Today, only experienced Air Force pilots are allowed to remotely-operate the American fleet of killer drones. Tomorrow, the heavily-armed robotic planes could be flown by 19 year-olds, barely out of basic training.
It's not a question of capability. 19 year-olds have mastered video games more complicated than flying a Predator, I assure you. But the Air Force is too stuck in the fighter jock mentality of old.
the Air Force only allows rated pilots -- guys trained to operate a B-52 or an F-15 -- to fly their Predators. "You have to understand flight, know how to talk to a controller," then Air Force Colonel Tom Ehrhard told me a few years back. "It takes an aviator to do that."
Stupid, stupid, stupid.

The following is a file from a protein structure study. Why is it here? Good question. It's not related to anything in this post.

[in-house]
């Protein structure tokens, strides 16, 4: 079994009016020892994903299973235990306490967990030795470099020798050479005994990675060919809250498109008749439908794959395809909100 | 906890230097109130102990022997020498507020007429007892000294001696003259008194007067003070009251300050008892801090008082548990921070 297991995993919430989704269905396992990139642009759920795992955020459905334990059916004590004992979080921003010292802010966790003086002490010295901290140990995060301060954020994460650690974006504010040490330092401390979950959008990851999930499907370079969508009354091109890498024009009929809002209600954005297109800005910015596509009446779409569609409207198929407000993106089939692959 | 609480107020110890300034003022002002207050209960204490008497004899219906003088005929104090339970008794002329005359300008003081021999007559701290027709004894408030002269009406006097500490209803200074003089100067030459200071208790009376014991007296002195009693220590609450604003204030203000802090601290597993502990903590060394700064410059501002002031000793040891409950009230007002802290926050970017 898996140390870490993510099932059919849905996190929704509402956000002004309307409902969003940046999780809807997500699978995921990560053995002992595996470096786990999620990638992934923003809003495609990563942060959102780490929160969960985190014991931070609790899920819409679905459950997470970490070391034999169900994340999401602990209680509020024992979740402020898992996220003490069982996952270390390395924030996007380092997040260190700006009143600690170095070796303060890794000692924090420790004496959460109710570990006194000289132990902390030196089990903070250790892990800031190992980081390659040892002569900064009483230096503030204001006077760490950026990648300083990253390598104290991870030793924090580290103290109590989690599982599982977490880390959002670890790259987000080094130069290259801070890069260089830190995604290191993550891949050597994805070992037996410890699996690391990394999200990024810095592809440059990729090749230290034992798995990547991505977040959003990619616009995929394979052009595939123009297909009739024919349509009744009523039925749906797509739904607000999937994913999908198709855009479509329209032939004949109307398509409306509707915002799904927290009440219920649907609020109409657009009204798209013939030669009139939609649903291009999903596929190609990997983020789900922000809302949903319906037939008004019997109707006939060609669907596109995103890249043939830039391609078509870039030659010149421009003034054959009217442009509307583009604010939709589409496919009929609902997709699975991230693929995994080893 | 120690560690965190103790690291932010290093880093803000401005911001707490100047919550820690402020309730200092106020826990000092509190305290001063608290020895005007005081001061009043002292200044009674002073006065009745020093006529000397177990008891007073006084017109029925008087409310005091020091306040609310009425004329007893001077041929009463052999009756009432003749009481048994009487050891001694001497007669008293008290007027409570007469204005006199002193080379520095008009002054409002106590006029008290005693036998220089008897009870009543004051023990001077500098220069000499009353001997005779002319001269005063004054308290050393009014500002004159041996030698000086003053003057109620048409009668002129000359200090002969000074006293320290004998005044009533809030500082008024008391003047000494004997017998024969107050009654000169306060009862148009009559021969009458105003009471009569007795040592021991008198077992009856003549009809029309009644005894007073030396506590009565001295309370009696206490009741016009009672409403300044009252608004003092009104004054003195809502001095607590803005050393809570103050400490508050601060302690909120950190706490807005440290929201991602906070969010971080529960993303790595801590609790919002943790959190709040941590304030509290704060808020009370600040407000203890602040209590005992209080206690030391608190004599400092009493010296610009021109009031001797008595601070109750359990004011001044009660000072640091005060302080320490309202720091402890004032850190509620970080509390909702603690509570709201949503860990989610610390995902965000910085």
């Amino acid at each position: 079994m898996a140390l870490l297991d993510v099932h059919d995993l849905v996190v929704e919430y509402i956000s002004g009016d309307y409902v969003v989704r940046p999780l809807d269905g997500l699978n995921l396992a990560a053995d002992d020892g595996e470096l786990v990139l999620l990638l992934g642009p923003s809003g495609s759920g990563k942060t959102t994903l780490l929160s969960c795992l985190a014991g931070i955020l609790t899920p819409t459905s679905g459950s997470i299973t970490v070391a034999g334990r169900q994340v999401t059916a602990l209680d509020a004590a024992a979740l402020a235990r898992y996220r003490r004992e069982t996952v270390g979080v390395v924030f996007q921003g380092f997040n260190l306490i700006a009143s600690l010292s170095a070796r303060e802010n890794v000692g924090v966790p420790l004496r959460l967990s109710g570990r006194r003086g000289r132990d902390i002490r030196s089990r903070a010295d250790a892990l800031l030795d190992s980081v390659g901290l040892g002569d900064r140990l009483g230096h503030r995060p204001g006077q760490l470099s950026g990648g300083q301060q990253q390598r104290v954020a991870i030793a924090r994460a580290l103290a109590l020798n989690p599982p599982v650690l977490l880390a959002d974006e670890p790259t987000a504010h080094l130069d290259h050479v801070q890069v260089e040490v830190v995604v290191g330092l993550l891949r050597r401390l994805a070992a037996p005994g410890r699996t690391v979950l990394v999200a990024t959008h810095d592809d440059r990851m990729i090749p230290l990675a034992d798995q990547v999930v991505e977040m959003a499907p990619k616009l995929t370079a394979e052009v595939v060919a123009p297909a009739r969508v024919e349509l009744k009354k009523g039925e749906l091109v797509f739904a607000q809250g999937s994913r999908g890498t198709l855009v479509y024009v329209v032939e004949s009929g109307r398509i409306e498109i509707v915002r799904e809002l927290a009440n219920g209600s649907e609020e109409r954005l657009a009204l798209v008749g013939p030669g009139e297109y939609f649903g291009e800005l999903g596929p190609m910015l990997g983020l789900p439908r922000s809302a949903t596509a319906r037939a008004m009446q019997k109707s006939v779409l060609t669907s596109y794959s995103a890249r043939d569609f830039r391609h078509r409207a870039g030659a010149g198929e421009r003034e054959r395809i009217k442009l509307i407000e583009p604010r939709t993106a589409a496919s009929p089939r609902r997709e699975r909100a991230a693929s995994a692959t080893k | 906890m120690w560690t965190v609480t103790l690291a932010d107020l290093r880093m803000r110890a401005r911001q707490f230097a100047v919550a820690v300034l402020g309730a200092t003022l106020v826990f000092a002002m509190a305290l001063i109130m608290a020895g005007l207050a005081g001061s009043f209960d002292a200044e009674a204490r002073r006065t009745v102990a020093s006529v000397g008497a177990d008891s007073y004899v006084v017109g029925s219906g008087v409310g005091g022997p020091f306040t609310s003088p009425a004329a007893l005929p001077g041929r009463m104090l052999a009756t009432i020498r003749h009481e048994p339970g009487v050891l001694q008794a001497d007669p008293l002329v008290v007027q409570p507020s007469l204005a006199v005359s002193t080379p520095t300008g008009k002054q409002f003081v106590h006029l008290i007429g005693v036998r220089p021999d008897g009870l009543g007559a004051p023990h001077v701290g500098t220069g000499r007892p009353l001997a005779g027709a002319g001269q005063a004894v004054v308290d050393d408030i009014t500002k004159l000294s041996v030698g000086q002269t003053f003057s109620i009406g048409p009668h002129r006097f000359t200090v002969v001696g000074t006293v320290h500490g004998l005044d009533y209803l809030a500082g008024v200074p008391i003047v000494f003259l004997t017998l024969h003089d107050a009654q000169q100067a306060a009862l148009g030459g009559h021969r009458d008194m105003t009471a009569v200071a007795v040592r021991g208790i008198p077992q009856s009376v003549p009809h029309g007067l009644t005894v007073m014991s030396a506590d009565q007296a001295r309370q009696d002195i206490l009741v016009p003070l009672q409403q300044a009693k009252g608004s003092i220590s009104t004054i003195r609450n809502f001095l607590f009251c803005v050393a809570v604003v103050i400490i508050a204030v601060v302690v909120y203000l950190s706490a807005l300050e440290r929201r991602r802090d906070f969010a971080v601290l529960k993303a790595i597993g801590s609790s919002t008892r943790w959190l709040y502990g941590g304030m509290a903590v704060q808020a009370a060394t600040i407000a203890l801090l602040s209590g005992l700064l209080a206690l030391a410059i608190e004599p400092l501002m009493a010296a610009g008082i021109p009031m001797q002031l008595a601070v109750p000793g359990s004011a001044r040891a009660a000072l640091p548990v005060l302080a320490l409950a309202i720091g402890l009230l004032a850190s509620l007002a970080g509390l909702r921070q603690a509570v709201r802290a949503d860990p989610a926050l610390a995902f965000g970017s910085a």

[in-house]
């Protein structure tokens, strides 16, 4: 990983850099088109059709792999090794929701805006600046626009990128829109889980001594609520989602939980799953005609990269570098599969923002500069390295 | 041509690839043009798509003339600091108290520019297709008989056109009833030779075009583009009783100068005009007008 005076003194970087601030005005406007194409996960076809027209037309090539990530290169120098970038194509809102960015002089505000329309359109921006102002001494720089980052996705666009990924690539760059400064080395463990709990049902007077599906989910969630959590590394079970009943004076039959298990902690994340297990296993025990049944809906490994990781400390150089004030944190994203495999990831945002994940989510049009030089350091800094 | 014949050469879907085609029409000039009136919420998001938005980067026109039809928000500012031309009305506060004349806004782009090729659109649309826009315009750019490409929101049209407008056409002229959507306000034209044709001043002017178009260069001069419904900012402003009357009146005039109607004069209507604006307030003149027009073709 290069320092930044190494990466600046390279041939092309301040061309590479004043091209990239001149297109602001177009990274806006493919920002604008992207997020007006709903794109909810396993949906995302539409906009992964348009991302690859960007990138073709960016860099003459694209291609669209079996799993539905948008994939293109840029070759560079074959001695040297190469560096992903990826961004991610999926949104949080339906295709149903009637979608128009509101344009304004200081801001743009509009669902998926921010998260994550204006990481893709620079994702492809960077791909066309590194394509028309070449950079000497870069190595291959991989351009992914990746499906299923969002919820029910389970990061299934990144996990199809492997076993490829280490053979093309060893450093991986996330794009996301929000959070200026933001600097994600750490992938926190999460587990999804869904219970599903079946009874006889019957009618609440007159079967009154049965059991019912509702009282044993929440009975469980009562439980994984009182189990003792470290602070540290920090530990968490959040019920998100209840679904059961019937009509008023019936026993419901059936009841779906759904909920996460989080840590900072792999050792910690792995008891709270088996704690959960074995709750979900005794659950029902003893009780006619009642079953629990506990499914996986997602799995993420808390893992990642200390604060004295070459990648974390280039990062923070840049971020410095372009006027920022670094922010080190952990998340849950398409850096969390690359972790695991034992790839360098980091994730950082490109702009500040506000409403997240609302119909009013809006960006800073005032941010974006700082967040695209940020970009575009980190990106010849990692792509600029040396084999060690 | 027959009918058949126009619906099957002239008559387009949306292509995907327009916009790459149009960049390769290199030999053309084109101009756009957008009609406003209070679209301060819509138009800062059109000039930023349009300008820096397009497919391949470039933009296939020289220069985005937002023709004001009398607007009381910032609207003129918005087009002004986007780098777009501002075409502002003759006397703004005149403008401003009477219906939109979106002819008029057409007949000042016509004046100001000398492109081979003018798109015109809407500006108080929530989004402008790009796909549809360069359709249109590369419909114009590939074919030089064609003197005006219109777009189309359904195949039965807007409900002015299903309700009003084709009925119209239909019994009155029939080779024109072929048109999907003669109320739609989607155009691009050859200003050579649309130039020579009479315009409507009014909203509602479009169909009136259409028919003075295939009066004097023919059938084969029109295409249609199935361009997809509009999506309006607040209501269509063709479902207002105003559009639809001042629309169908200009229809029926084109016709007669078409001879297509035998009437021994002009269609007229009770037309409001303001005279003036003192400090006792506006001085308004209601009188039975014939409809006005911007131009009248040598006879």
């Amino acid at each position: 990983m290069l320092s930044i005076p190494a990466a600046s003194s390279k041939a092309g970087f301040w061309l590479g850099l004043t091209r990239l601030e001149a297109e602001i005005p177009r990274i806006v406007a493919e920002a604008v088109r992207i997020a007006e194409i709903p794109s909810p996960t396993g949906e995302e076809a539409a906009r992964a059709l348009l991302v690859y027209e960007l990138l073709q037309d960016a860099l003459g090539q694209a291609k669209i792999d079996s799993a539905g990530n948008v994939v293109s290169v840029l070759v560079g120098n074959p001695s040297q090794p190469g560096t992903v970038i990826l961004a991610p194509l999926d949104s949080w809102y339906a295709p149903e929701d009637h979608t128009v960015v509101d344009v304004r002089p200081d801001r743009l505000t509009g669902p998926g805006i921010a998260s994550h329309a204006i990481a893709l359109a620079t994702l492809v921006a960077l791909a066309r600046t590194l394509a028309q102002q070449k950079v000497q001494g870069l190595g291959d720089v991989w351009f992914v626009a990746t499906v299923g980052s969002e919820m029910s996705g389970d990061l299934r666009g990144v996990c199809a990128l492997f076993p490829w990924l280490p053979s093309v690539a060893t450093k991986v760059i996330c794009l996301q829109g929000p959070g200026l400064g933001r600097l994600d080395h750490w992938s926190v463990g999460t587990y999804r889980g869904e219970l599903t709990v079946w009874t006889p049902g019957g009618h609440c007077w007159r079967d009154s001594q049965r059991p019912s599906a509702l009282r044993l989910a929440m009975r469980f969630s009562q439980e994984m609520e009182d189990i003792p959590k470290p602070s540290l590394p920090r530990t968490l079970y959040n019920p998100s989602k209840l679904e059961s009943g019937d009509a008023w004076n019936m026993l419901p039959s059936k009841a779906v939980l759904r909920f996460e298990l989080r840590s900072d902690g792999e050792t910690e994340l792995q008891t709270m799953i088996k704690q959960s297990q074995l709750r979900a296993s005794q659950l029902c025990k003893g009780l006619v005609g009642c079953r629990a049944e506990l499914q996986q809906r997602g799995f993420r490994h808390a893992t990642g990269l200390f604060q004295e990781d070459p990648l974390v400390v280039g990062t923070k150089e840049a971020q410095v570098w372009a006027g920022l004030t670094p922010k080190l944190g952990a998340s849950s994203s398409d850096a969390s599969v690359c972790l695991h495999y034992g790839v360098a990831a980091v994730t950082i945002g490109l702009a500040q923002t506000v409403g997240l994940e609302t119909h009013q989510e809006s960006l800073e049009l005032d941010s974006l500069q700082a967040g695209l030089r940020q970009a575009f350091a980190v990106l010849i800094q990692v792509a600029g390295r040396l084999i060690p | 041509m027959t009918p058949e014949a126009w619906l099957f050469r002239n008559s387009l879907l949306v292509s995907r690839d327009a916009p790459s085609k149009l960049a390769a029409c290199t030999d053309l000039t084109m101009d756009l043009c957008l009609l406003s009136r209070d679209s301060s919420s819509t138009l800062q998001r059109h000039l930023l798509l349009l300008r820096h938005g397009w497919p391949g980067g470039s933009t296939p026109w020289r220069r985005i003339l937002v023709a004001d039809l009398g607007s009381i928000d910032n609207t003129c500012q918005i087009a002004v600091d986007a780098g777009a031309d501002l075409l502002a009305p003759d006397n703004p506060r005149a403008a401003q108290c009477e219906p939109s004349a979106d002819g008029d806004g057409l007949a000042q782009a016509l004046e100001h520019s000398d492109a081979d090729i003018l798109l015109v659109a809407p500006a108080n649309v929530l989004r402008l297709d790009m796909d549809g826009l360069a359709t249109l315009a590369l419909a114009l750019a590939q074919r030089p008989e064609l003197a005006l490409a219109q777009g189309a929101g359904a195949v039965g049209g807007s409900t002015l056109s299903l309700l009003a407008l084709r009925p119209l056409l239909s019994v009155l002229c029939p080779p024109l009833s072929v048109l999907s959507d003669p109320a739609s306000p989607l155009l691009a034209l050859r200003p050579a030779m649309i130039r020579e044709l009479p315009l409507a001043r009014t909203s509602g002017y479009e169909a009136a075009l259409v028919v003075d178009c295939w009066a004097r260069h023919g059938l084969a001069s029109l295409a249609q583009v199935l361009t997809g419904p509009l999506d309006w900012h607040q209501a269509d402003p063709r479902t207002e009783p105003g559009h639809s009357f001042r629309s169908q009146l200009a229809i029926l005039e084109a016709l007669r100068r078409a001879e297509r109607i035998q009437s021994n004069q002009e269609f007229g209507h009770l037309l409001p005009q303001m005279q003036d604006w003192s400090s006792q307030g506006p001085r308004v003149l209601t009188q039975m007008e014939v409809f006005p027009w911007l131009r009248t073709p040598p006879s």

Which is why there's a new military development program underway to "weaponize Shadow" for Special Forces, Inside Defense reports. "The goal is to pair firepower with sophisticated visual sensors, giving lower-echelon UAV operators capabilities heretofore reserved for operational-level unmanned systems."
Which means those young privates and corporals and specialists could be controlling killer drones, some day soon.
It also means that the Air Force is going to become irrelevant sometime in the not too distant future. Once the Army has air-to-air drones to protect their air-to-ground drones, assuming the drones even need cover, the Air Force might as well pack up and go home. Sure, they still have nukes, but for how much longer after that?